The bill contains historic measures that encompass almost every committee of the House.

For example, Democrats are pushing forward the biggest change to America’s healthcare system since the Affordable Care Act was passed over a decade ago, in a bid to make insurance cheaper or free for millions. more people, provide new benefits to seniors on Medicare, and reduce the cost of prescription drugs.

The bill also includes a major restructuring of U.S. taxes for employees and high-income businesses, including a new minimum tax on large corporations and a new levy on share buybacks. The proposal also calls for a new surtax on millionaires, although Democrats have sworn that no one earning less than $ 400,000 a year will no longer pay taxes.

Other tax provisions in the bill represent the government’s biggest boost to domestic manufacturing since the New Deal outside of the defense budget, collectively setting aside $ 320 billion in tax incentives. These include new tax credits to produce solar panels, batteries, semiconductors and other energy technologies in the home – all areas where the United States lags behind China in the manufacturing.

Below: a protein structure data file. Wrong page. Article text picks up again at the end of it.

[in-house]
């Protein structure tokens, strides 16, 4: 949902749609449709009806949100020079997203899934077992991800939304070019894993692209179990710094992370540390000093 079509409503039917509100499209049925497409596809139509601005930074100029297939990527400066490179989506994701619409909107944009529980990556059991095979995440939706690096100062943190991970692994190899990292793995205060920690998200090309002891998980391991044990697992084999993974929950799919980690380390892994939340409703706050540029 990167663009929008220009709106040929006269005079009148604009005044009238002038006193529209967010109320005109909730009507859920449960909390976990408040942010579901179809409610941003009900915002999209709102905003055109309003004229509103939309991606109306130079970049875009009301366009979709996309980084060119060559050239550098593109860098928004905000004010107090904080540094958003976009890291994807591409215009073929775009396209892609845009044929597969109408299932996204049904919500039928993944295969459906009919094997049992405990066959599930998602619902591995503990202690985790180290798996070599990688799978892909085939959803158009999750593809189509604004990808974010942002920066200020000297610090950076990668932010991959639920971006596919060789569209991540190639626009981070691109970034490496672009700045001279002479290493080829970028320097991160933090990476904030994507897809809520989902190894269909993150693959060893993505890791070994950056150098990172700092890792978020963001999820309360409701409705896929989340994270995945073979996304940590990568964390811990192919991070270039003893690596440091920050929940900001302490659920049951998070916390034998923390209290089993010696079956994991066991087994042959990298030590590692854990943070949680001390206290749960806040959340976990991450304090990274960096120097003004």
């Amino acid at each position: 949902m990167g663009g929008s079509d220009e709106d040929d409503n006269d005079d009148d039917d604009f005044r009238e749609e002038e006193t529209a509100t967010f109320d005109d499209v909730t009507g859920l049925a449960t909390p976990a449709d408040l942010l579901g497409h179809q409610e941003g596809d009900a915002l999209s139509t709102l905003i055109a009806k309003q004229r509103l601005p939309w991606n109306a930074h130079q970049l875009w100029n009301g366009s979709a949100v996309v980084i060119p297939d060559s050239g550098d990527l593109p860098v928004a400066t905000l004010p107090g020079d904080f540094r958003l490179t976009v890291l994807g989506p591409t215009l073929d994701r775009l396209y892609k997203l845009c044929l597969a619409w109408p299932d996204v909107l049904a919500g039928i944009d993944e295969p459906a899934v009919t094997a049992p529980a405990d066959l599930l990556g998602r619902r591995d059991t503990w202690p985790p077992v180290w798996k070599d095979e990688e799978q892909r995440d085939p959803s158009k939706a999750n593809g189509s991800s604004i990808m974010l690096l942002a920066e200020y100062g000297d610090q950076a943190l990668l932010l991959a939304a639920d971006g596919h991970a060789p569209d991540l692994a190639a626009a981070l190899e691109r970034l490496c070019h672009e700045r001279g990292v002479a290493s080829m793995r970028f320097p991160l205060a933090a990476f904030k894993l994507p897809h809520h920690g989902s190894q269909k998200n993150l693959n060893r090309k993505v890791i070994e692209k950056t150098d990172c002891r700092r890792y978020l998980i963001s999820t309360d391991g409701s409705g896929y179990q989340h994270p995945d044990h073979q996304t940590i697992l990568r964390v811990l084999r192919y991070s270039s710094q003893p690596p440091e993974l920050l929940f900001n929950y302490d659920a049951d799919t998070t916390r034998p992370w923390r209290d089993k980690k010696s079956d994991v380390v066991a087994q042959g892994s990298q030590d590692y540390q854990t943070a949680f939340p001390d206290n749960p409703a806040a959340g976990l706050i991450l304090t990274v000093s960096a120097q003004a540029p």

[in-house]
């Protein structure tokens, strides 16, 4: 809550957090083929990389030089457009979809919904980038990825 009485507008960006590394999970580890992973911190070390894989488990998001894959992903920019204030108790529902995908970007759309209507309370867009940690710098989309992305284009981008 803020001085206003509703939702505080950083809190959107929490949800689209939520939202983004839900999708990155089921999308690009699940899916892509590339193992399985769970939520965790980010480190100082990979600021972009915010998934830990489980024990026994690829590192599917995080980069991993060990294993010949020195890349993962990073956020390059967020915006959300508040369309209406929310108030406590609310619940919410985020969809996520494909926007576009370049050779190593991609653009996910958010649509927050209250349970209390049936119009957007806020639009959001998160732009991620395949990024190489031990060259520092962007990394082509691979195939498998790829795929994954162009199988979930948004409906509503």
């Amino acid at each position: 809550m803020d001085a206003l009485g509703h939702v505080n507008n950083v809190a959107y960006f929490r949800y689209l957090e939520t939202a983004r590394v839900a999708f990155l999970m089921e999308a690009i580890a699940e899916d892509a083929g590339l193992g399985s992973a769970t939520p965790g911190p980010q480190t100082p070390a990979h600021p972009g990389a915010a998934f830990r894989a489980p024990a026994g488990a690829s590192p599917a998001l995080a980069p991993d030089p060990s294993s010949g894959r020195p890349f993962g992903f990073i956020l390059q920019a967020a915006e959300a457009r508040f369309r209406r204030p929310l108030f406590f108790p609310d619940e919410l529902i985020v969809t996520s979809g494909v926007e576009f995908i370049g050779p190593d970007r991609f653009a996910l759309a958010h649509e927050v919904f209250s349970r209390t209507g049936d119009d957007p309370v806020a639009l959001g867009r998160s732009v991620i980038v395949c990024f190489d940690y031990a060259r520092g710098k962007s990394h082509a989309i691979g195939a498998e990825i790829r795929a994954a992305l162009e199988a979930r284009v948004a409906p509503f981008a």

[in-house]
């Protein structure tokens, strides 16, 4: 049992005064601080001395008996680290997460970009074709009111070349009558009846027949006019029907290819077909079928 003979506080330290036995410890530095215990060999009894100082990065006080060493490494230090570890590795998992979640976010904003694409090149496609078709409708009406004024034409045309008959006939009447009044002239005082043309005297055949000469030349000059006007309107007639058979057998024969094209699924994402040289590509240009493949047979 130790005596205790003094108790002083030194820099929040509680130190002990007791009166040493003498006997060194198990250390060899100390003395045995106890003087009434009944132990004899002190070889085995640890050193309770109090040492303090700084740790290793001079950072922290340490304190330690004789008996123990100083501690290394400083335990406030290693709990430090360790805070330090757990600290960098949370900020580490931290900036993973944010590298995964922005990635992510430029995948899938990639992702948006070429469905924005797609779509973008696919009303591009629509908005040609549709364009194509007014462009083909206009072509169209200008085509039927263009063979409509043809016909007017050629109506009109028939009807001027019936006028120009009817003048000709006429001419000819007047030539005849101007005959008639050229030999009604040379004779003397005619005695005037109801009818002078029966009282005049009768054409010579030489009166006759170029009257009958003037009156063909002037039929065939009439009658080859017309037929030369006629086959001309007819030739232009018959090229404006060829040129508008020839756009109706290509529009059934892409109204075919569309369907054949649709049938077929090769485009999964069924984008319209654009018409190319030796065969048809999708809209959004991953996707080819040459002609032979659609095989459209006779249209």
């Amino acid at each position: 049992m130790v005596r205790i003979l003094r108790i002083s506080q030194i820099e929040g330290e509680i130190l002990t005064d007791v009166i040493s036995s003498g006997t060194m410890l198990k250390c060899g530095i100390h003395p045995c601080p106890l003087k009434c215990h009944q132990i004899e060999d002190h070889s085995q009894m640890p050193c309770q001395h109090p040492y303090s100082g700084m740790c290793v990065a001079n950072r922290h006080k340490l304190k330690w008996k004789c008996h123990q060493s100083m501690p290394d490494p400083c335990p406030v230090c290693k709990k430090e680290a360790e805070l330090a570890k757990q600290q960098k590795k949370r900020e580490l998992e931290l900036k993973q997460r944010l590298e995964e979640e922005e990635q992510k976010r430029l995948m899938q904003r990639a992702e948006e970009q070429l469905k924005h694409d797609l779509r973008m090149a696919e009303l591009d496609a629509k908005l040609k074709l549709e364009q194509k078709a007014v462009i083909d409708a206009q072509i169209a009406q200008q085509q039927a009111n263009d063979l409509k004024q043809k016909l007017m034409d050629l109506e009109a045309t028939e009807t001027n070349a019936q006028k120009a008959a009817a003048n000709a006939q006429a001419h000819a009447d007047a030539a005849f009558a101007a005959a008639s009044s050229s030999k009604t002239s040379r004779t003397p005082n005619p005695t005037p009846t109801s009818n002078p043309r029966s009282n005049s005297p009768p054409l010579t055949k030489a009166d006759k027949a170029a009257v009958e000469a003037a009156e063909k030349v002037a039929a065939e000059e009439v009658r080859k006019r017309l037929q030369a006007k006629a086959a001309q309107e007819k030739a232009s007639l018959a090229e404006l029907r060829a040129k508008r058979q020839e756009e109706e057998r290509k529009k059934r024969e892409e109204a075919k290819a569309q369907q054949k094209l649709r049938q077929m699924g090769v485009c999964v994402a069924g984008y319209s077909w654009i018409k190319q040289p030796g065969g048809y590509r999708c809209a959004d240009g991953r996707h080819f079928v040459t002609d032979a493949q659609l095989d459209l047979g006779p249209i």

But another tax provision repealing a Trump-era limit on state and local tax deductions, known as SALT, divided the democrats. Lawmakers in high tax states have pushed for the repeal, which will give tax relief to high and middle income earners in those states. But others have argued that the change also equates to tax relief for millionaires and billionaires, giving Republicans – none of whom voted for the legislation – a powerful political weapon next year.

The Congressional Budget Office predicts that the package will increase the federal deficit by $ 160 billion over a decade. It flies in the face of Biden and the Main Democrats’ long-standing promise that the bill will be paid in full.

The White House is disputing the CBO’s number, saying it does not fully account for the money coming from the increased IRS enforcement under the bill – additional revenue which officials say administration, will cover the full cost of the legislation.